Wednesday, 13 October 2010

Thinking . . . . . about thinking

I've just finished reading John Piper's latest book: Think: The Life of the Mind and the Love of God (Leicester: IVP, 2010). As with all that Piper produces, this book pulsates with his characterstic passion for God and the same close and rigorous analysis and application of Scripture. Too often Christian's trot out the mantra that theology is just head knowledge and what's really needed is heart knowledge. Piper blows that kind of thinking out of the water:

This book . . . is a plea to reject either-or thinking when it comes to head and heart, thinking and feeling, reason and faith, theology and doxology, mental labour and the ministry of love. It is a plea to see thinking as a necesary, God-ordained means of knowing God (p. 15).

The book is heartily recommended, of course, but would probably be of particular help to Christians embarking on university study, and especially, perhaps, to those engaged in advance study at postgraduate level.

There have been a number of books in recent years that have berated evangelicals for their anti-intellectualism and low view of the life of the mind. Mark Noll's, The Scandal of the Evangelical Mind (1994) and Os Guinness', Fit Bodies Fat Minds: Why Evangelicals don't think and what to do about it (1994) and Harry Blamires, The Post-Christian Mind (2001), each in their own way attempt to show, in Noll's now oft-quoted words, that the scandal of the evangelical mind is precisely that there is not much of an evangelical mind whatsoever. Piper's attempt to address this deficiency differs from the other books mentioned above in that its more obviously biblical and expositional in its approach.

After an interesting semi-autobiographical account and a paean of praise to Piper's hero, Jonathan Edwards, the book moves on to deal with a series of sub-themes. He firstly shows the place of thinking, the place of the mind, in conversion and faith - coming to faith through thinking - he calls it! He then looks at what it means to love God with all our minds, opening up Jesus' famous summary of the responsiblities of the law. Again Piper's definition is typical:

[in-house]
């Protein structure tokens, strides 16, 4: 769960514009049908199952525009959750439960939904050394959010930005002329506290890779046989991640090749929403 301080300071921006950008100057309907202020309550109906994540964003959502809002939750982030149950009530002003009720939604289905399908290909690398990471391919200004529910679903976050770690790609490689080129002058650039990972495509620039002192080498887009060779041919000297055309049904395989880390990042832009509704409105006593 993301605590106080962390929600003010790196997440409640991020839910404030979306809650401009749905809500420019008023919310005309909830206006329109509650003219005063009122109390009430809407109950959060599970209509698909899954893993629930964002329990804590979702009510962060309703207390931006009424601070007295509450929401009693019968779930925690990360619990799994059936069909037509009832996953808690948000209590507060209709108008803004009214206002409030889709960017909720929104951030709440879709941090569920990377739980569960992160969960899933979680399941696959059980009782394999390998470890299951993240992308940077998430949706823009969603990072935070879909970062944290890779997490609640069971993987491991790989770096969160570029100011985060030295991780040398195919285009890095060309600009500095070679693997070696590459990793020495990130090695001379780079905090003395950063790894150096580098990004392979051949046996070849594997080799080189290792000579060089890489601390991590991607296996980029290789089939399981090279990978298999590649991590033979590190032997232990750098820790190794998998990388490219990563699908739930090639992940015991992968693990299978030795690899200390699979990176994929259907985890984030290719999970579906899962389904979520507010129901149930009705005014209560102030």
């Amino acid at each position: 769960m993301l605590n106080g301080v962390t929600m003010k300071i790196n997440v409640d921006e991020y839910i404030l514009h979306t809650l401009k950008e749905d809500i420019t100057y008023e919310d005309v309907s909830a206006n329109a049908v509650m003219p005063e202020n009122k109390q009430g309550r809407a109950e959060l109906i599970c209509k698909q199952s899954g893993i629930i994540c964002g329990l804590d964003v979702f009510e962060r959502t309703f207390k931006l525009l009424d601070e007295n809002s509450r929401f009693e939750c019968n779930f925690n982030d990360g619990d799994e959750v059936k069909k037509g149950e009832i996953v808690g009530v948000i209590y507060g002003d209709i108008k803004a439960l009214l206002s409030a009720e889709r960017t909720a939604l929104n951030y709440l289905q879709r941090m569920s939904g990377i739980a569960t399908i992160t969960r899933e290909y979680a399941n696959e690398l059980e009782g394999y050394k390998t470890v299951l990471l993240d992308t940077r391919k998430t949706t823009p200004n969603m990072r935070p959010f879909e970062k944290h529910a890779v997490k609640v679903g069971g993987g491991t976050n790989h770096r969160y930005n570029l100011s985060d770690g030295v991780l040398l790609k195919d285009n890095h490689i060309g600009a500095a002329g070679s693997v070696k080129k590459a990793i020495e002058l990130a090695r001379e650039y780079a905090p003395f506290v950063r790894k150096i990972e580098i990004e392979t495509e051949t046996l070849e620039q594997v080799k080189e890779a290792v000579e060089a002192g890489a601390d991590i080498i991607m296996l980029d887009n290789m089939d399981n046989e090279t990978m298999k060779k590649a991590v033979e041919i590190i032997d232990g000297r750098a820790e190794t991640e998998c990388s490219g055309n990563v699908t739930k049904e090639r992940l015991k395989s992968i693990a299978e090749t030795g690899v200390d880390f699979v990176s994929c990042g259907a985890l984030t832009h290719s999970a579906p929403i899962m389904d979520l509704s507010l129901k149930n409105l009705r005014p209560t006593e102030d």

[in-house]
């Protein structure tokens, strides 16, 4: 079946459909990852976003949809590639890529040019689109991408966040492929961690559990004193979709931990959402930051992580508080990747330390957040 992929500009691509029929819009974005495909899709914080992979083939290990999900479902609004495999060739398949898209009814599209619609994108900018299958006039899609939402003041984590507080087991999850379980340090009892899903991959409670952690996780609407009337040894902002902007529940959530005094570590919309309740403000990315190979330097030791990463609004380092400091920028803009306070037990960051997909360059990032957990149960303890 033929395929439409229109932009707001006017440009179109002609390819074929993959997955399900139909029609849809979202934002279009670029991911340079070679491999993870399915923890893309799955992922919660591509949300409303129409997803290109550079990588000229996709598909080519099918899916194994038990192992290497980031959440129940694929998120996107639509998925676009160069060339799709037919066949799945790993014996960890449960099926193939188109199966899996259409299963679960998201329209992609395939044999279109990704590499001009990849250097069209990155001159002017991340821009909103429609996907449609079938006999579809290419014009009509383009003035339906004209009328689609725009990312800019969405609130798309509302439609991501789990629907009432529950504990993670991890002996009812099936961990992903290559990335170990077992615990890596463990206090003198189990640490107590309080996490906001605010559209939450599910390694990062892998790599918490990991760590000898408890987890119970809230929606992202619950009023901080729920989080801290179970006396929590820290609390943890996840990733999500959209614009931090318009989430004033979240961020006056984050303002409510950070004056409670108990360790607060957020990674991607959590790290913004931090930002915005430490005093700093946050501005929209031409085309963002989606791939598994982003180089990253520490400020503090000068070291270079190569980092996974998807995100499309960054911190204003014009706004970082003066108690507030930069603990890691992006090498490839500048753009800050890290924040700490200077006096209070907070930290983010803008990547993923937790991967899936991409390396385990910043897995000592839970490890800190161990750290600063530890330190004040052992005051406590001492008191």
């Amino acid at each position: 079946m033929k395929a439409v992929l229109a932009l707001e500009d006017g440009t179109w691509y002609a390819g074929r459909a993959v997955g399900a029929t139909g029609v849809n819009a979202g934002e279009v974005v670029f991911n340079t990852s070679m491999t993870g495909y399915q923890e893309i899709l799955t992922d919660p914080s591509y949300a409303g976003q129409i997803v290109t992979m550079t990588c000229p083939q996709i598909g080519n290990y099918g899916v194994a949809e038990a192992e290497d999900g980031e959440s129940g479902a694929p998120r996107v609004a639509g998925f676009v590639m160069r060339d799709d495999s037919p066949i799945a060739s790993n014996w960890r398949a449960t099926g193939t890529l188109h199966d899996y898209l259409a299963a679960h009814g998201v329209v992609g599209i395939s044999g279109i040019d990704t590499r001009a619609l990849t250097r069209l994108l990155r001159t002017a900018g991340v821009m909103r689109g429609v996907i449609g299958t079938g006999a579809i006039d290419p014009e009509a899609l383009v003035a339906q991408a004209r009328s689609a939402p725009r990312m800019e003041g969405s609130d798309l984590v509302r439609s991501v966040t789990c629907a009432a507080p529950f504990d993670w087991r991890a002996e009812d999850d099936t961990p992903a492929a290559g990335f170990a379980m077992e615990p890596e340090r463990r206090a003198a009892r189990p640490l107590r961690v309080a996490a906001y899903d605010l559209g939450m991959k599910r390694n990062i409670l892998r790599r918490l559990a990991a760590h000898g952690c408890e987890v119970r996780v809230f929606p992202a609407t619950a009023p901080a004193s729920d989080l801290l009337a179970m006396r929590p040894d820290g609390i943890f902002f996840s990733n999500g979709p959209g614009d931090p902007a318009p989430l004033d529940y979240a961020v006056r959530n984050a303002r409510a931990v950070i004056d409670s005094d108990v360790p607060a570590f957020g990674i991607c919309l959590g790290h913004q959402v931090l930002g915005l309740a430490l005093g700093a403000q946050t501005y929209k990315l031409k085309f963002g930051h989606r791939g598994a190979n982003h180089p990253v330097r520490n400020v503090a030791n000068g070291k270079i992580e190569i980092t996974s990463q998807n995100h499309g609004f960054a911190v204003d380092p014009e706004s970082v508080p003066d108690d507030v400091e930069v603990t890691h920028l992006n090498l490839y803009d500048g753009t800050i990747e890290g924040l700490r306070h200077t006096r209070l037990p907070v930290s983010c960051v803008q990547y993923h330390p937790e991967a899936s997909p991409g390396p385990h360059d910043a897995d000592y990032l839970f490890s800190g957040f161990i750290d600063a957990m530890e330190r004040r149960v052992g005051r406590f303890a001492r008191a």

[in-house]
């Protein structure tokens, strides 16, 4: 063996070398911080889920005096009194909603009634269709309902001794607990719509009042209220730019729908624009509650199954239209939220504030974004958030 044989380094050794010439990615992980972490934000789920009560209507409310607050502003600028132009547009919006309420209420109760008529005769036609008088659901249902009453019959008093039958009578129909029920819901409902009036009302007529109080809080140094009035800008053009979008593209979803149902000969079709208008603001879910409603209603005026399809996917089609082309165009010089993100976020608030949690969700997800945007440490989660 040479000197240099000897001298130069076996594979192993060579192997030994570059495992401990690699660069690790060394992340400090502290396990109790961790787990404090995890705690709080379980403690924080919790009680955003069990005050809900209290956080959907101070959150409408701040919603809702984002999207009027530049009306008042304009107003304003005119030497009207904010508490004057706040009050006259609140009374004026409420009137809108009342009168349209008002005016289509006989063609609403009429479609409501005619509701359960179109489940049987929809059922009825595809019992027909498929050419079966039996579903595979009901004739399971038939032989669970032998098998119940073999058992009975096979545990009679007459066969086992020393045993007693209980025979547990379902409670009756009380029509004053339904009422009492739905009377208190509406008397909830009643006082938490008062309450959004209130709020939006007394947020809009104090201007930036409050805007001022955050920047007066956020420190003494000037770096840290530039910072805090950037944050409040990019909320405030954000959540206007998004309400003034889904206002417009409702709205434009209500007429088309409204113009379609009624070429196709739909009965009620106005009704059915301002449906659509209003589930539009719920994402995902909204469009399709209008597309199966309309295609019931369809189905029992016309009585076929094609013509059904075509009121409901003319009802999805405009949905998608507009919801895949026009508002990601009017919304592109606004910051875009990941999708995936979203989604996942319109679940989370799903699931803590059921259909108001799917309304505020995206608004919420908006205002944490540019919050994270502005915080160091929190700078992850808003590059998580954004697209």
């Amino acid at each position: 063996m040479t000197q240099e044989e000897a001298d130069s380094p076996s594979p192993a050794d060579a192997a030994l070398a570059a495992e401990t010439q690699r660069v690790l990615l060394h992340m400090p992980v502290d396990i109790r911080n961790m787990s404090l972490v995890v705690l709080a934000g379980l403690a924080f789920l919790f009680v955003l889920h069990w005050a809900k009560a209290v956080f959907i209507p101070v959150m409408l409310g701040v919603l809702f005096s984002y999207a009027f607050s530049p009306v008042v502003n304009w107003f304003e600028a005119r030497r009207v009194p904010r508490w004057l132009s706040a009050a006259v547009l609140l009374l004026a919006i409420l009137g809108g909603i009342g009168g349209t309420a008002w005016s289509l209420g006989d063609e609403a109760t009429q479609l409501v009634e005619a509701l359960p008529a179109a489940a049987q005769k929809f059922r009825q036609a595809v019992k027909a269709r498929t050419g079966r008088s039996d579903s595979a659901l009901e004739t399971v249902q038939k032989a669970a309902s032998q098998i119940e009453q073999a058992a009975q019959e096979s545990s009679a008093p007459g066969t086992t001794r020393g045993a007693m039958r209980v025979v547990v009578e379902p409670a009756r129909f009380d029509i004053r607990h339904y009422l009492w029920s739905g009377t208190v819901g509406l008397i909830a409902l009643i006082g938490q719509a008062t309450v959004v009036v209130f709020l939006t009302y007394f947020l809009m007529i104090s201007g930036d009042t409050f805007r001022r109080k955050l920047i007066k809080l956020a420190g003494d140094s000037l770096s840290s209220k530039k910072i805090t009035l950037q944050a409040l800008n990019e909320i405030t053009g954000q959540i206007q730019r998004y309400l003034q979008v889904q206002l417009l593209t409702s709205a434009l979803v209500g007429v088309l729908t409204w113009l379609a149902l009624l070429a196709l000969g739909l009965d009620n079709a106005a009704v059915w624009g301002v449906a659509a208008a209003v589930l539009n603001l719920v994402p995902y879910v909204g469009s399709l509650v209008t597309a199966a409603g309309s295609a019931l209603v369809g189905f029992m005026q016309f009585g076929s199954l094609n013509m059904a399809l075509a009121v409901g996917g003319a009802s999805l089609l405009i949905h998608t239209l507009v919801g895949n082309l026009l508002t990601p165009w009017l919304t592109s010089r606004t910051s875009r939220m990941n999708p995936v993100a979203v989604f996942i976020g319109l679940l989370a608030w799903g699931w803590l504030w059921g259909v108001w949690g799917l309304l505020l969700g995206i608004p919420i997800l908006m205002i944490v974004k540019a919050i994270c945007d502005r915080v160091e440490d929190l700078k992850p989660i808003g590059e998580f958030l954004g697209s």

'our thinking should be wholly engaged to do all it can to awaken and express the heartfelt fullness of treasuring God above all things'.

There then follows two extensive discussions about two areas that prevent fully biblical thinking among evangelicals. The one being the challenge of the relativism that pervades the West in the twenty-first century, the other, a perennial pitfall for evangelicals - anti-intellectualism. Here he looks in detail at two biblical statements that seem on the surface to encourage an anti-intellectual attitude: 'I thank you Father, Lord of heaven and earth, that you have hidden these things from the wise and understanding and revealed them to little children' (Luke 10: 17), and the Apostle Paul's assertion that gospel of Christ makes 'foolish the wisdom of the world' (1 Corinthians 1: 21). Both are explore in detail, and in Piper's hands shown to be to obstacle to serious intellectual effort.

Its a book full of insightful nuggets, reflections on Scripture, and illustrations from Church history. As with all Piper's books its well worth serious thought and prolonged meditation.

No comments: